Nebraska Gaming Vote Pushed Forward by State Supreme Court

Posted on: September 10, 2020, 09:40h. 

Last updated on: September 11, 2020, 12:58h.

Gambling expansion is a step closer in Nebraska after the state’s highest court paved the way for a three-initiative referendum in November, by a narrow 4-3 decision Thursday, Sept. 10.

Nebraska Gambling Bob Evnen
Secretary of State Bob Evnen had opposed the vote on whether to allow expanded gambling at Nebraska’s commercial racetracks. But the state Supreme Court disagreed. (Image: Scottsbluff Star-Herald)

A majority of the justices rejected the arguments from Secretary of State Bob Evnen, who opposed the vote on whether to allow expanded gambling at Nebraska’s commercial racetracks.

Gaming opponents claimed the state could see expanded tribal gaming if the proposal were approved. Evnen further argued that the language used in the initiatives was unclear and was not in the correct form.

Ultimately, the justices reversed the Secretary of State’s decision.

The Good Life?

“I am certainly not happy about it,” said Pat Loontjer, a board member of the anti-gambling expansion group Gambling With The Good Life, in an email sent to 

“We will do what we have done successfully for the past 25 years, and that is to use our grassroots efforts to inform the voters and defeat this thing,” Loontjer pledged. “We are the ‘Good Life State,’ and we don’t want to become the ‘Gambling State.’”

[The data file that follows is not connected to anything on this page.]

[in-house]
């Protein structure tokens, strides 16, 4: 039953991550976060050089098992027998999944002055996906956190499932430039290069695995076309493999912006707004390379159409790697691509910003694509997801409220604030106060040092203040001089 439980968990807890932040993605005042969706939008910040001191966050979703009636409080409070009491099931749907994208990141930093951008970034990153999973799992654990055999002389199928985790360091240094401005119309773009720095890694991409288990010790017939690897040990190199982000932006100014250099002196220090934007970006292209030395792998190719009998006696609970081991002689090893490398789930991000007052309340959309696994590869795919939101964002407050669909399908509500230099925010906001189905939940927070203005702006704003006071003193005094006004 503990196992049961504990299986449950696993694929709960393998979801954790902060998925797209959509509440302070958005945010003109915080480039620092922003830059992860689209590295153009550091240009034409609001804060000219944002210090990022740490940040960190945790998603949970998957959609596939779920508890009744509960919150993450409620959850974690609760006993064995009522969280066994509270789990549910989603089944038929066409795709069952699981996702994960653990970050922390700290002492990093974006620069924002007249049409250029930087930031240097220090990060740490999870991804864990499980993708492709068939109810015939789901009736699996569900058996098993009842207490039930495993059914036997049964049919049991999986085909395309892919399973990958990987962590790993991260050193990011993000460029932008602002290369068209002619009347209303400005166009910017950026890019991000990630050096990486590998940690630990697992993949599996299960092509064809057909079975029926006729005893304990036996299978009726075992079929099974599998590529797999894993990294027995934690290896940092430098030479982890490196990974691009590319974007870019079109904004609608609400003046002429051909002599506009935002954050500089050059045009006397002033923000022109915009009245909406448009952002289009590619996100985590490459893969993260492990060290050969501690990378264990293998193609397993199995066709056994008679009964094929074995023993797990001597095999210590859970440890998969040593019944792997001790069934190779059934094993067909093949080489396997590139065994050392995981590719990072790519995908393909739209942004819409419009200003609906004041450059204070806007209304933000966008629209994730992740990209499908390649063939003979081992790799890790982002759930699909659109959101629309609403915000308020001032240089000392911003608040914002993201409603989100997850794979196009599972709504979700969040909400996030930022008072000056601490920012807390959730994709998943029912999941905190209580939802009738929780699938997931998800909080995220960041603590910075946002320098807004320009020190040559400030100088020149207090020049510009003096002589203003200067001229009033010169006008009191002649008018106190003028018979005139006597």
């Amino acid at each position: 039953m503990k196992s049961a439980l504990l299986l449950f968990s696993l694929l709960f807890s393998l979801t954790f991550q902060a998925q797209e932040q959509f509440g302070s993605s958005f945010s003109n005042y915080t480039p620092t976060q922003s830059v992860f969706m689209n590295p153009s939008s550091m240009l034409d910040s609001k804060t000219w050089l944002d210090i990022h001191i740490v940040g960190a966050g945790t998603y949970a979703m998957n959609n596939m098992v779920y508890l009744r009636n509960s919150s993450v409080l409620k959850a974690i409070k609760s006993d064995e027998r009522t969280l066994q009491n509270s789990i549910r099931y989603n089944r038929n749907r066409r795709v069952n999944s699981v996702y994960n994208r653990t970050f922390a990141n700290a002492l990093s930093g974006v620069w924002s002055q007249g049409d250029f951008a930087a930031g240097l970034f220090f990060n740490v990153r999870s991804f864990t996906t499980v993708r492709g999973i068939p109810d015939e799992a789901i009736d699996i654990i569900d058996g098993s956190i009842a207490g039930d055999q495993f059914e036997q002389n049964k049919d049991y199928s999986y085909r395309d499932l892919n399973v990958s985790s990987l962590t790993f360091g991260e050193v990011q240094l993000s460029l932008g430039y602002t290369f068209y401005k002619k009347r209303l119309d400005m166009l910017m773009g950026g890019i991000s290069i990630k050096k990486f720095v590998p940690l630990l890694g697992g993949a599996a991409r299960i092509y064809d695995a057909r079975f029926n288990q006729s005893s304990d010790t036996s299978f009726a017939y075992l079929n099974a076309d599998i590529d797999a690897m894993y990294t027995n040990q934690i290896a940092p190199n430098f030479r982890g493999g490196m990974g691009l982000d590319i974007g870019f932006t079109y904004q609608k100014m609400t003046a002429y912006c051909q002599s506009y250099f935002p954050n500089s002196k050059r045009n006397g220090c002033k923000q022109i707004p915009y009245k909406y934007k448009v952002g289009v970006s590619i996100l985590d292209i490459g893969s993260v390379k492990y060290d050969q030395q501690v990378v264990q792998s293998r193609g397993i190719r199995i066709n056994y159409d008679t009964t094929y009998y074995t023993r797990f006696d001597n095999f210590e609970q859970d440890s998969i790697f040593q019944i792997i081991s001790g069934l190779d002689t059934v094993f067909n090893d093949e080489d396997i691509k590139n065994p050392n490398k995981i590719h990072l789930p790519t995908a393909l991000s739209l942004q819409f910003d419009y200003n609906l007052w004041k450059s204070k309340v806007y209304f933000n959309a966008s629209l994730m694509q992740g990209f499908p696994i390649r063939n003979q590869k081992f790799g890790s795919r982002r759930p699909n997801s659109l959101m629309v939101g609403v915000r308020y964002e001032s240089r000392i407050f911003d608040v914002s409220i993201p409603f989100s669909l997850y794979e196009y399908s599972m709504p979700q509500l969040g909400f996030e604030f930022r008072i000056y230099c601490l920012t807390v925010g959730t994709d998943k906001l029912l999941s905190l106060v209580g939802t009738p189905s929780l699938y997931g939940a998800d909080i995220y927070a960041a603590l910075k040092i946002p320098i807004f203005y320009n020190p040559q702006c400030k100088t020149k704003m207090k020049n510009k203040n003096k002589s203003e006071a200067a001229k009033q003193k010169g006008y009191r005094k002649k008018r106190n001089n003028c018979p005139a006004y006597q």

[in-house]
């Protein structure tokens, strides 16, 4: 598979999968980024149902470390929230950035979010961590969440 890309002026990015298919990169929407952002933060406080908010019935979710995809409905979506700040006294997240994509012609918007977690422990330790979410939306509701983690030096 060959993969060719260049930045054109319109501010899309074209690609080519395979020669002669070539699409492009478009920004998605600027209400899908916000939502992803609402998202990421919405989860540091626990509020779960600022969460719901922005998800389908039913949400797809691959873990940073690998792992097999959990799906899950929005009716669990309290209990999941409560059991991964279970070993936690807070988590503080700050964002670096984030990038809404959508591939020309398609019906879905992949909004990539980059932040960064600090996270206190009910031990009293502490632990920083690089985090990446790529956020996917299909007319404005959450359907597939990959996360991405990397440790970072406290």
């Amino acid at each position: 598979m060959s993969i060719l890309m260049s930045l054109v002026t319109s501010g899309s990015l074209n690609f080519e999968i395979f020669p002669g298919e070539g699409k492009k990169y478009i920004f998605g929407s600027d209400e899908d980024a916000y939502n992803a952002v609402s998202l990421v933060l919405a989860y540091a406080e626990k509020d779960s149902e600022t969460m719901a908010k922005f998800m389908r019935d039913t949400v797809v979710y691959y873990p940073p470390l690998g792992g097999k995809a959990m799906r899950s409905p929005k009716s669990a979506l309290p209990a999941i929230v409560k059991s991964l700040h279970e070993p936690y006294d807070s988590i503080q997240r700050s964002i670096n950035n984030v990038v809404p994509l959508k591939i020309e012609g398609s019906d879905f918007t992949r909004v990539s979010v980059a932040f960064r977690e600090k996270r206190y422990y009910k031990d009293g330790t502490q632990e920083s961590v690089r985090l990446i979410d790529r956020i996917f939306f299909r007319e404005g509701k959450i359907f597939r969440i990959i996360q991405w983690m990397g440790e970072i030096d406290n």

She points out the same issue has been proposed twice before, “and we beat it both times — once by 65 percent, so here we go. The Indians put up over $2M to get the signatures, so you can only imagine what they will put up for the campaign.”

Referendum Supporters Thrilled with Decision

But Keep the Money in Nebraska, which supports the gaming expansion vote, supported the justices’ ruling, according to organization spokesman Drew Niehaus.

“We’re thrilled that the 475,000 Nebraskans who signed the petitions get the chance to vote on the initiatives this fall,” Niehaus said. “On a bigger scale, the decision affirms the importance of the referendum process within Nebraska politics.”

The deadline to determine whether the vote will be placed on the ballot is Friday, Sept. 11, according to KETV, a local TV station. If approved by voters, expanded gambling could be implemented at racetracks in Columbus, Grand Island, Hastings, Lincoln, Omaha, and South Sioux City.

Keep the Money in Nebraska claims expanded gambling will lead to 4,600 new jobs and more than $45 million in property tax relief each year. Currently, more than $350 million is spent by Nebraska residents visiting casinos located in nearby states, such as Iowa.

That works out to between $65 million and $80 million annually lost in Nebraskan tax revenue, gaming expansion supporters said. Gambling expansion in Nebraska can curb those losses.

Keep the Money in Nebraska is a political committee and partnership between Ho-Chunk, Inc. and the Nebraska Horsemen’s Benevolent and Protective Association.